New telcos face hard reality, valuations slump
Valuations of new telecom companies have plunged by more than 20% in last one month, thanks to the economic slowdown and adverse market conditions. Manoj Gairola reports.business Updated: Oct 21, 2008 20:40 IST
Valuations of new telecom companies, which acquired service licences in the latest round of licence allotment, have plunged by more than 20 per cent in last one month, thanks to the economic slowdown and adverse market conditions.
Sources close to the development said one new operator had nearly finalised a deal with a Europe-based telecom major at a valuation of about $1.5 billion to sell 51 per cent of the company. However, the deal got delayed on some technical grounds.
Now, the operator has made a new offer at $1.2 billion for the same stake, but the European firm has declined the offer as it is negotiating with another new operator.
“If the two partners in the domestic telecom operator were not fighting with each other in public, the deal could have been easily clinched at $1.5 billion value for 51 per cent equity,” said a source.
The majority partner could not bring documented evidence showing that all the disputes had been settled between the domestic and foreign partners.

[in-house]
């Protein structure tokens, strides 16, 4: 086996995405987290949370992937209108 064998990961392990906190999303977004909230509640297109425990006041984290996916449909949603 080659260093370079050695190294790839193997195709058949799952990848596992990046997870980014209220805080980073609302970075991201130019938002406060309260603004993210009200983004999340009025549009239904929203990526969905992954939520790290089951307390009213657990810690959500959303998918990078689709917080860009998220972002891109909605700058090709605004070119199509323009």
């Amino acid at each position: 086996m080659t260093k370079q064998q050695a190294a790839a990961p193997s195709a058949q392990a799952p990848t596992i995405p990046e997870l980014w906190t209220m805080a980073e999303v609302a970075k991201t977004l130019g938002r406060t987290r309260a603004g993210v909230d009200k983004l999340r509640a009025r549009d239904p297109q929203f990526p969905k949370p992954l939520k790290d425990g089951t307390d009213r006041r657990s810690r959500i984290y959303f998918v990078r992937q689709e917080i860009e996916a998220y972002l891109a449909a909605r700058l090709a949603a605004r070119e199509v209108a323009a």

“For new players the market is not as good as it was, let us say a month ago,” said independent industry consultant Mahesh Uppal, "Moreover, many regulatory issues are yet to be resolved. This has impacted valuations of companies."
The story involving the European buyer is representative of the new market reality.
Recently, Swan Telecom sold a 45 per cent stake to UAE operator Etisalat for $1.1 billion. The company has permission to offer services in 13 states, while the European deal was for 22 telecom circles. Besides, a 51 per cent stake goes with management control, which itself gets a premium.
Market analysts say Swan was lucky – and its valuation would have reduced if it had waited for a better price.
Interestingly, Etisalat was also in talks with the domestic player which was negotiating with the European major – for a higher valuation that did not materialise.